Fire Island and the Summer of Pernod

Spending summer swimming at the bottom of bottles.

Fire Island and the Summer of Pernod

Hen I was younger, my father’s best advice for drinking underage was never to ask for anything too trendy, sweet or unusual. His own standard teenage order was Johnny Walker Black, rocks, twist—“more booze, less rocks.” Save for the occasional martini, this has been his drink his entire life, and he’s never had any use for drinking trends.

When he was sixteen, his ordering at bars was made even easier with an ID bought from someone named Pell Wilson, Jr. My dad doesn’t remember much about Wilson except that he recently had turned eighteen and was looking to sell his old license. (In New York in 1959, one only needed to be eighteen to drink, and men were issued a new set of identification along with their Selective Service papers.)

Illustration by James Hindle

A lifelong New Yorker, my dad passed feral childhood summers in Fire Island’s Seaview neighborhood, where his father had built a little glass box of a house to which he and my grandmother were devoted. It was as “Pell Wilson, Jr.” that my father started bartending as a teenager at Goldie’s, a seasonal piano bar facing the bay in Ocean Beach and a popular spot with the island’s summering gay community.

Discreet, tall and cute, from a family of registered socialists on the Upper West Side who loved Fire Island and didn’t care about anyone’s sexuality, he appreciated that it was good job. Except during the summer of 1960, when an insane taste for Pernod took hold out of nowhere, and almost made him quit.

The rumor had spread across the island that the thick, licorice-scented (or reeking, if you ask my dad) liquor was an aphrodisiac, a claim that was never substantiated. That summer, it was all anyone at Goldie’s drank. They took it like a Pastis, on ice with a little water, so the drink turned from clear to cloudy. The reputation for sexual enhancement stuck among both the gay and straight patrons of the bar; from Memorial Day to Labor Day, and the owner of Goldie’s couldn’t keep Pernod in stock. Every week, when the bulk of the crowd went back to Manhattan to work, he ordered more cases freighted in. Every weekend the Pernod swillers came back, and he ran out. The shippers didn’t have room on their boats to carry all the bottles he was trying to get.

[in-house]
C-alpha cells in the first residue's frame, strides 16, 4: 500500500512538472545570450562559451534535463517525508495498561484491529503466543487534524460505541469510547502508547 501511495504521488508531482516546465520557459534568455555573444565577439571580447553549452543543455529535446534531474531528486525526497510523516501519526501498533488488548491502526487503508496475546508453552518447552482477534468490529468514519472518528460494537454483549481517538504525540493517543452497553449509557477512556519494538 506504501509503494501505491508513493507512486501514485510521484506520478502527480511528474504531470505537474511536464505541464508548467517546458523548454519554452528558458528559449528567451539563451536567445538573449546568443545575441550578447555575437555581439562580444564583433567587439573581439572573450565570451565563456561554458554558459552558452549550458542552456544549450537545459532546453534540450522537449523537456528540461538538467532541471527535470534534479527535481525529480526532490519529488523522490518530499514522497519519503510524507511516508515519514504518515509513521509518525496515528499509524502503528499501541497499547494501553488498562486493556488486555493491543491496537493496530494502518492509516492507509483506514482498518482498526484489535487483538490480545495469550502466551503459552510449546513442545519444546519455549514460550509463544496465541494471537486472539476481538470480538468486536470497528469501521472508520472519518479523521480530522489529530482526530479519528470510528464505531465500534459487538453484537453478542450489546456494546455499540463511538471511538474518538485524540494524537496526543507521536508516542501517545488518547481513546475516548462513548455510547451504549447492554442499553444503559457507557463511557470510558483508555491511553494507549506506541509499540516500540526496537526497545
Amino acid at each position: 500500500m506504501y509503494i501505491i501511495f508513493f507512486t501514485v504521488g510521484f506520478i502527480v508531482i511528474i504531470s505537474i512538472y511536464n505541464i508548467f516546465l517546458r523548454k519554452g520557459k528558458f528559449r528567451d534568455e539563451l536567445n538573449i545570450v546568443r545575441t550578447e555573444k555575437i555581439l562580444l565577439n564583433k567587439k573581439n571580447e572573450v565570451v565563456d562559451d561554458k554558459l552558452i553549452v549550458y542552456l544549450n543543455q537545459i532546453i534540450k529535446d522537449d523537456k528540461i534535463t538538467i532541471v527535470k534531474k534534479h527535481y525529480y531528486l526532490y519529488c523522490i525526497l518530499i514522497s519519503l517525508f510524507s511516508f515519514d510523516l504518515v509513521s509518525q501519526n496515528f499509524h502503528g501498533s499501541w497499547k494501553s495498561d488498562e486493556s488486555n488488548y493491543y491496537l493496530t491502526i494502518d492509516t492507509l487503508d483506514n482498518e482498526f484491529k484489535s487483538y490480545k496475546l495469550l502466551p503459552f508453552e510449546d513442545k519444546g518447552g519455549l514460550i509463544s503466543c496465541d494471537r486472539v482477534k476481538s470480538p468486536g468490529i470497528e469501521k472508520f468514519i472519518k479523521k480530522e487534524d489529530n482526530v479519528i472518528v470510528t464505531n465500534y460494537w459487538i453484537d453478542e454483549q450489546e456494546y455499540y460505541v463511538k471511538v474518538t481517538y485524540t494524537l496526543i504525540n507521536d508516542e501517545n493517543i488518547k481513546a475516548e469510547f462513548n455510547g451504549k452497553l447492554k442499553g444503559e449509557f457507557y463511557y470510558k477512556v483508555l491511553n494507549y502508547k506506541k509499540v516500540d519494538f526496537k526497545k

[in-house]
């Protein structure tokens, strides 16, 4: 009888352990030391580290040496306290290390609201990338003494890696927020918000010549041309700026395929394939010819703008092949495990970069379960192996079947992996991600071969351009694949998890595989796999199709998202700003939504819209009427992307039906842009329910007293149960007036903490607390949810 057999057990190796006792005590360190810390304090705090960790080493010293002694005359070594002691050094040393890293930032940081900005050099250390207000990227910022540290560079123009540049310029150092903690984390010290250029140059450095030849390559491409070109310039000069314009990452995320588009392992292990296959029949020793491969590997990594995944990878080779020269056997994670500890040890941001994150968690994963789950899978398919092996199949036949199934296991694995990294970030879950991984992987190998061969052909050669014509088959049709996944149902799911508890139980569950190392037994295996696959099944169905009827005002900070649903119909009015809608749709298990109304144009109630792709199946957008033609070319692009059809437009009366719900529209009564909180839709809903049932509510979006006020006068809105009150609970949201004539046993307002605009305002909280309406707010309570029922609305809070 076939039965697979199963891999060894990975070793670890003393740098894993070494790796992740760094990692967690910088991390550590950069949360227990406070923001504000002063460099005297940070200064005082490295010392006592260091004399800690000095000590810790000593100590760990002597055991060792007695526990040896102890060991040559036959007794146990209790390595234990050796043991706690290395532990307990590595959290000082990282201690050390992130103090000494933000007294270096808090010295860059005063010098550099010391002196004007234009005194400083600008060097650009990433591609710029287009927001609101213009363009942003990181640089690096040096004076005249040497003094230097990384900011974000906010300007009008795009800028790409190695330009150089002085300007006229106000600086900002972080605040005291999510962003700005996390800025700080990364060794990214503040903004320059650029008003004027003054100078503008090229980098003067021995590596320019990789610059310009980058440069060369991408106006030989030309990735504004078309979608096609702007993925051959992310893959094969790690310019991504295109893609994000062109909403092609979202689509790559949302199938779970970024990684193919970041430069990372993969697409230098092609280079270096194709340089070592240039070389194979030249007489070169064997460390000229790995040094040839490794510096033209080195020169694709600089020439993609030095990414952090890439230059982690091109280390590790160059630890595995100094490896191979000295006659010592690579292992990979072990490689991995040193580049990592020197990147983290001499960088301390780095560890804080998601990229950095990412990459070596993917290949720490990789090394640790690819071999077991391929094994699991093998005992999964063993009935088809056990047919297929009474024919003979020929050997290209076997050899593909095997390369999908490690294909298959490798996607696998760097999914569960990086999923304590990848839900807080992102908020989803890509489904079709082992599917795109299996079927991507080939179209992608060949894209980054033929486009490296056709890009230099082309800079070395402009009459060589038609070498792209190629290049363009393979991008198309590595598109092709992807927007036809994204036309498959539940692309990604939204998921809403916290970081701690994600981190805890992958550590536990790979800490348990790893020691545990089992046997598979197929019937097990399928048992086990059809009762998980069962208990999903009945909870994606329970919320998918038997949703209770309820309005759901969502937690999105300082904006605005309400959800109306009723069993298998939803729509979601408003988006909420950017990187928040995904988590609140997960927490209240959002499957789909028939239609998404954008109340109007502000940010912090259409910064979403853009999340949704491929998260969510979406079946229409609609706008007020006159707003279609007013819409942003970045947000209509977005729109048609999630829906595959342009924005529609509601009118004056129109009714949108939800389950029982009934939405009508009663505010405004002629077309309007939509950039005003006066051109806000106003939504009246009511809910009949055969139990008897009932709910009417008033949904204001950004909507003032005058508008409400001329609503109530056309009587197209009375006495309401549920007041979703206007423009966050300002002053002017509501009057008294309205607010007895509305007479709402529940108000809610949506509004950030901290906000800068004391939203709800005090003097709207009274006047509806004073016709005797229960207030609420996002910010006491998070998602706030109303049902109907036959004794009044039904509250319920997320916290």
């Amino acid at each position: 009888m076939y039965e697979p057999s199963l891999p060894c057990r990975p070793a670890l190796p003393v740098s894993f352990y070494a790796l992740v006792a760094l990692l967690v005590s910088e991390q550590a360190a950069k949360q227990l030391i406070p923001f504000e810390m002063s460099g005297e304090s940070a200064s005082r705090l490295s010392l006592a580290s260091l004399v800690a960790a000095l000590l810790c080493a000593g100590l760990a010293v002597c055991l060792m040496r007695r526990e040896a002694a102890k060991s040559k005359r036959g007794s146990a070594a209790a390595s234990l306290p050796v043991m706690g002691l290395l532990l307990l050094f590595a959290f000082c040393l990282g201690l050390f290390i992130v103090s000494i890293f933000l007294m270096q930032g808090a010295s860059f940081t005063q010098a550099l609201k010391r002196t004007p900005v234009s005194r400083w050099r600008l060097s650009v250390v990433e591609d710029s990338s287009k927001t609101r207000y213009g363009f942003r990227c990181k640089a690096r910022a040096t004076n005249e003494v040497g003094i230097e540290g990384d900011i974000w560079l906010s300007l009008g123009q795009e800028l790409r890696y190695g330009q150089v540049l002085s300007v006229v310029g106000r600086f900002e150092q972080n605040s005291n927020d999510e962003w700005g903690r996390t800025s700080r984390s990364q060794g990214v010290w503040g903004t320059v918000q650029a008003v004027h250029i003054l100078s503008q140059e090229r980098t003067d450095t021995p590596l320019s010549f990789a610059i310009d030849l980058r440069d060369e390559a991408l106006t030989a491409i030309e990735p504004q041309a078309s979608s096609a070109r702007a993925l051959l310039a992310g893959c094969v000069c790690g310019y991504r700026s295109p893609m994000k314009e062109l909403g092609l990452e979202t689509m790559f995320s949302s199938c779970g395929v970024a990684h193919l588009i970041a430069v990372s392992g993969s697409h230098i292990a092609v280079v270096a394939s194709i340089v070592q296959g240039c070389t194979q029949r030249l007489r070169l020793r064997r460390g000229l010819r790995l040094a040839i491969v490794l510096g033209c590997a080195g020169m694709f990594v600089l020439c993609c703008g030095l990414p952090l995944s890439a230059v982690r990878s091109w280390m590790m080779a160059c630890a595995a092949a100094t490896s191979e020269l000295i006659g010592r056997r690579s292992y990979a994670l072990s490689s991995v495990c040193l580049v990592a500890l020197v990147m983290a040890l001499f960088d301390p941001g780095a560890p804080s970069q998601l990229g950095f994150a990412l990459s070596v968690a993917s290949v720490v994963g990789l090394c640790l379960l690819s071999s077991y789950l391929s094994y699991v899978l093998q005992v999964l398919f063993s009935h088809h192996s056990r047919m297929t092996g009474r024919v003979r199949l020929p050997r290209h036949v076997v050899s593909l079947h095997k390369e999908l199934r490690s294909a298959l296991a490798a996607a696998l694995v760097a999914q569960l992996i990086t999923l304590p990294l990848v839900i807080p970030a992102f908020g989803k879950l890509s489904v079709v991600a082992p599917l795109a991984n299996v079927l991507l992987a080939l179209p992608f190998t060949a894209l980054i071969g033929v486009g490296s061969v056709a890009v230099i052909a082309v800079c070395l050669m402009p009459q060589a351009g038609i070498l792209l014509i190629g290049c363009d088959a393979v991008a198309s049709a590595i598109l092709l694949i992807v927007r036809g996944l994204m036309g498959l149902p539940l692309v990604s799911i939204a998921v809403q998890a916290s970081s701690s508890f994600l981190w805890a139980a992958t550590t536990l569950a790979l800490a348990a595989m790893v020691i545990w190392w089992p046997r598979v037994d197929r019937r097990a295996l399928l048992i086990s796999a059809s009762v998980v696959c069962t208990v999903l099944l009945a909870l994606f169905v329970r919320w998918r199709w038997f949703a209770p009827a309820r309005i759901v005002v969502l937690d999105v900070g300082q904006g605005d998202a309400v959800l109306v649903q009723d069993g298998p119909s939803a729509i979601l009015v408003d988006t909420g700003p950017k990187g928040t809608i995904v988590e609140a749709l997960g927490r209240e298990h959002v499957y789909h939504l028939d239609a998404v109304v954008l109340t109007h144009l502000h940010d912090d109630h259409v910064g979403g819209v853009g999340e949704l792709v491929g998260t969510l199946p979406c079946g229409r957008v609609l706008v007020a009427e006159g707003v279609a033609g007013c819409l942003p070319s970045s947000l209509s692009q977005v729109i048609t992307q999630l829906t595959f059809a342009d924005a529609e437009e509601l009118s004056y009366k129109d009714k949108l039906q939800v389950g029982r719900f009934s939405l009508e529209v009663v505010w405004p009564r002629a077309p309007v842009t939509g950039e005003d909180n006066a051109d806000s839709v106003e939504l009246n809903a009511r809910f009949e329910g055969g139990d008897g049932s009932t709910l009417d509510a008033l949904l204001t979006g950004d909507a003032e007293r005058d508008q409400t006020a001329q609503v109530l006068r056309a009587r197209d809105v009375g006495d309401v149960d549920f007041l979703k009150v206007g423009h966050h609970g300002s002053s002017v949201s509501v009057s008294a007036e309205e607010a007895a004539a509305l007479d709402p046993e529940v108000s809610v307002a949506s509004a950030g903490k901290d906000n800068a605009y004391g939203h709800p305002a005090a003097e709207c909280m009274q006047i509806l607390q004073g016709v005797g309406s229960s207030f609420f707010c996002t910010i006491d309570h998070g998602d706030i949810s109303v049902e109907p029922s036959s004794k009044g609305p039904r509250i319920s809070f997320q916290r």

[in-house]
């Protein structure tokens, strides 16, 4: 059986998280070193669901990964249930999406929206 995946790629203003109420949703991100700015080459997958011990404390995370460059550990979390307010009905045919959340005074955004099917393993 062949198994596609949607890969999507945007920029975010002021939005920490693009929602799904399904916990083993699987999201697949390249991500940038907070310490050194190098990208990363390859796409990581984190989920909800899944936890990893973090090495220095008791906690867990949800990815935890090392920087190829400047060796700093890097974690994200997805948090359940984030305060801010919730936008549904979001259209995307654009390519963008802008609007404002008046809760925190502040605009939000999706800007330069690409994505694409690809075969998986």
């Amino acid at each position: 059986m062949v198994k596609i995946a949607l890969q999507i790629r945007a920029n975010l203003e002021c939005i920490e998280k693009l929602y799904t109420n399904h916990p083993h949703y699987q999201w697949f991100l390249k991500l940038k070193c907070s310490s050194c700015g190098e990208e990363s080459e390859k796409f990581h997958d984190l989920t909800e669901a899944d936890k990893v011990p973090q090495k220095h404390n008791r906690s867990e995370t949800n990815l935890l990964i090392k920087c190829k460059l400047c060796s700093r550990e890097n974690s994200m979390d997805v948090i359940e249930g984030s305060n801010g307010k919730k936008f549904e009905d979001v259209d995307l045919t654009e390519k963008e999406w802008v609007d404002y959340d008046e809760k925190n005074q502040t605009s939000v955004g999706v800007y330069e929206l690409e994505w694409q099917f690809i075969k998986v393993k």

A night spent at Goldie’s meant that by the end of it my dad’s clothes, hair, and skin all stank of licorice. My father, who did not enjoy Pernod whatsoever, was almost done in. He didn’t bother holding his nose and throwing one back to see if all that business about the aphrodisiac effect was true.

Labor Day came and went, and the summer people went back to New York. My father made it through the season, now and forever an avowed hater of Pernod. The owner of Goldie’s, meanwhile, continued ordering cases of it weekly. After a winter of stockpiling, he had what my father estimated to be the biggest one-bar supply of Pernod on the eastern seaboard. The next year the summer crowd came back to revel at Goldie’s, and no one touched it.

Maybe Pernod’s mythical status as an aphrodisiac had been dispelled. Or maybe everyone realized, like my father, they never liked licorice in the first place. Maybe they just no longer wanted to wake up to its bizarrely lingering scent. At any rate, as my dad says, “the trend just evanesced.” And if the boozing zeitgeist had alighted on some other trend, my father, who is seventy now, doesn’t remember what it was.

When he recalls the summer it brings up dueling senses: memories of fresh summer nights on the dark, quiet island; Goldie’s anything-goes ethos; and to this day, a slight flip of the stomach and an inclination to vomit. He swears that somewhere in a cellar on Fire Island there must still exist a dust-covered supply of vintage Pernod by the case.